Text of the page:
Cyber-criminals targeting the Internet of Things (IoT) could result in disasters in the physical world, according to security expert Bruce Schneier.
Writing in Motherboard magazine, Schneier said that the Internet of Things had given the internet “hands and feet” and the ability to “directly affect the physical world”.
“What used to be attacks against data and information have become attacks against flesh, steel, and concrete,” he said.
He said that threats such as hacking cars while they drive on a motorway, remotely killing a person by hacking a medical device, or taking control of missile systems were all possibilities.
“The Internet of Things will allow for attacks we can’t even imagine,” he warned.
Government action required on IoT
Schneier, who is CTO of Resilient Systems, which is part of IBM, said that security engineers are working on technologies that can mitigate much of this risk, but many solutions won’t be deployed without government involvement.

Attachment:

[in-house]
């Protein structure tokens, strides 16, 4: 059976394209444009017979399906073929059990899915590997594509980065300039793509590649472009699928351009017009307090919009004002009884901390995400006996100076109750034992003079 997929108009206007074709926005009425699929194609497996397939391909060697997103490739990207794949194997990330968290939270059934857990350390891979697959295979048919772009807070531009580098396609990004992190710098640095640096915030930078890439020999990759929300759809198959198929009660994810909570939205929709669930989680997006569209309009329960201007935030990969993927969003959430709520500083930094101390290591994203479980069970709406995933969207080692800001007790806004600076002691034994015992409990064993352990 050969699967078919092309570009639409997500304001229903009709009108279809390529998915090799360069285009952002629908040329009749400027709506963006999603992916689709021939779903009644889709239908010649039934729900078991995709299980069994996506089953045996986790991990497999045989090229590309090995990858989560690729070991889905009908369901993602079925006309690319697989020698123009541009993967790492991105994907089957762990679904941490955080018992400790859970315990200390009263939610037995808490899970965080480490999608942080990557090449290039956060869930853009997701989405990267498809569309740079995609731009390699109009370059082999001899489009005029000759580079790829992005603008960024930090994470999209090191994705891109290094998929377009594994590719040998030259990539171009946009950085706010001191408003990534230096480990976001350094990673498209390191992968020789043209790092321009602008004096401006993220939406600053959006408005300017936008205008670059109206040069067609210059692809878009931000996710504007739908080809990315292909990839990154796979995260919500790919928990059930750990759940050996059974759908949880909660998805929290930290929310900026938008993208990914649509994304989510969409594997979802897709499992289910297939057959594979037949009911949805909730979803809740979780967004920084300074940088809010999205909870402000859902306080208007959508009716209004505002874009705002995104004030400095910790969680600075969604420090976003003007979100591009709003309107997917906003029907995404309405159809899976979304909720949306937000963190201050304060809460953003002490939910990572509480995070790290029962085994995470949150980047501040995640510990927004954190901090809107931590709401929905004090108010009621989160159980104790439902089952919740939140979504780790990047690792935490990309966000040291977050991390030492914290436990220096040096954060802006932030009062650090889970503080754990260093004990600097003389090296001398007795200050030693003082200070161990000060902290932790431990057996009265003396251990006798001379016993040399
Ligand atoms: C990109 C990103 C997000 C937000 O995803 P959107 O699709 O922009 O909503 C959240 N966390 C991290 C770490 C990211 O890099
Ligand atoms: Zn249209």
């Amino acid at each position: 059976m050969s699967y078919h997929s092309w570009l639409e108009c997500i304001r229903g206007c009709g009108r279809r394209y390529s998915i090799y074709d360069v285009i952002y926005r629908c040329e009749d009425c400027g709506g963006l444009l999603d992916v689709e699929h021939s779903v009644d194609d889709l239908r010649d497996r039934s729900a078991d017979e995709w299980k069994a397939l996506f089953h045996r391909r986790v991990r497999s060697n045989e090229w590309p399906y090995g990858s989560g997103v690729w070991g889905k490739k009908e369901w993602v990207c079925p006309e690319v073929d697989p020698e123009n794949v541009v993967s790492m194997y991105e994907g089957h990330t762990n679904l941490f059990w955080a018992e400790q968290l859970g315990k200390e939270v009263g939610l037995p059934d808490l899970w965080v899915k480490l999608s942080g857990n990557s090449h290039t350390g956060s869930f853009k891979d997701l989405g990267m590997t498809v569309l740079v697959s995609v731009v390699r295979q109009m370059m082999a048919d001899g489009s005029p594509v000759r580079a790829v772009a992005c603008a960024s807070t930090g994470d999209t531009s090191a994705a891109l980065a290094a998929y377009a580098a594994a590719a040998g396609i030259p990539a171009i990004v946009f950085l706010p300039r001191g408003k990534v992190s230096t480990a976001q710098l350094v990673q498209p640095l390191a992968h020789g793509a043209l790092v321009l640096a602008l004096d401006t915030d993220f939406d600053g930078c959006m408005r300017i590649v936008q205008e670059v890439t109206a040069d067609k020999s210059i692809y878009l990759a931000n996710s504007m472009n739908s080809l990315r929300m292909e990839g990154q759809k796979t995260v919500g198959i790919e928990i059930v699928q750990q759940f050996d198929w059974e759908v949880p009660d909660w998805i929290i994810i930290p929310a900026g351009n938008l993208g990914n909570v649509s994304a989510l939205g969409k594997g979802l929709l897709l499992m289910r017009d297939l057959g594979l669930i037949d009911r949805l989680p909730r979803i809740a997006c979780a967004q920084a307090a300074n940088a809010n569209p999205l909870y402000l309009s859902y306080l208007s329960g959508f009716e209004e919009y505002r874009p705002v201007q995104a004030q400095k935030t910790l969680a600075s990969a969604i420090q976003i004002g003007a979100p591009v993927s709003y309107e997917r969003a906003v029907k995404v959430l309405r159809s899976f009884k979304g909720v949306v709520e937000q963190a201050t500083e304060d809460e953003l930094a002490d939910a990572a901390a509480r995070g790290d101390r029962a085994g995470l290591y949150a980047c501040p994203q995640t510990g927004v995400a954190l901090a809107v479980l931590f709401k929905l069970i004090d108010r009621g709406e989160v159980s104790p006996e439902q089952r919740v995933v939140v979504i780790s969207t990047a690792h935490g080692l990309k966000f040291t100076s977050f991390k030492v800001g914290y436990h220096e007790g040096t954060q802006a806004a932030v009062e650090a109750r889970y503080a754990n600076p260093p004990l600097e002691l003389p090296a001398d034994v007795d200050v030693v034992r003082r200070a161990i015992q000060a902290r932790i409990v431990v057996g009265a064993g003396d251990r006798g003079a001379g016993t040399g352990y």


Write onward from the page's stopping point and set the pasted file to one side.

“This is not something that the market can solve. Like data privacy, the risks and solutions are too technical for most people and organisations to understand.”
He said that governments needed to play a larger role in combatting the threat of hacking within IoT.
“The next president will probably be forced to deal with a large-scale internet disaster that kills multiple people. I hope he or she responds with both the recognition of what government can do that industry can’t, and the political will to make it happen,” he said.
Roy Fisher, a security consultant at MWR InfoSecurity told Internet of Business that IoT in an enterprise environment – i.e. the theory of multiple systems across a large or potentially multinational organisation, has multiple implications in terms of security controls.
“For this to be viable, organisations may need to segregate off environments to localise the risk posed through a potential flaw in one of the components. This will not only require a large overhead from implementation but could also hinder the benefits of IoT,” he said.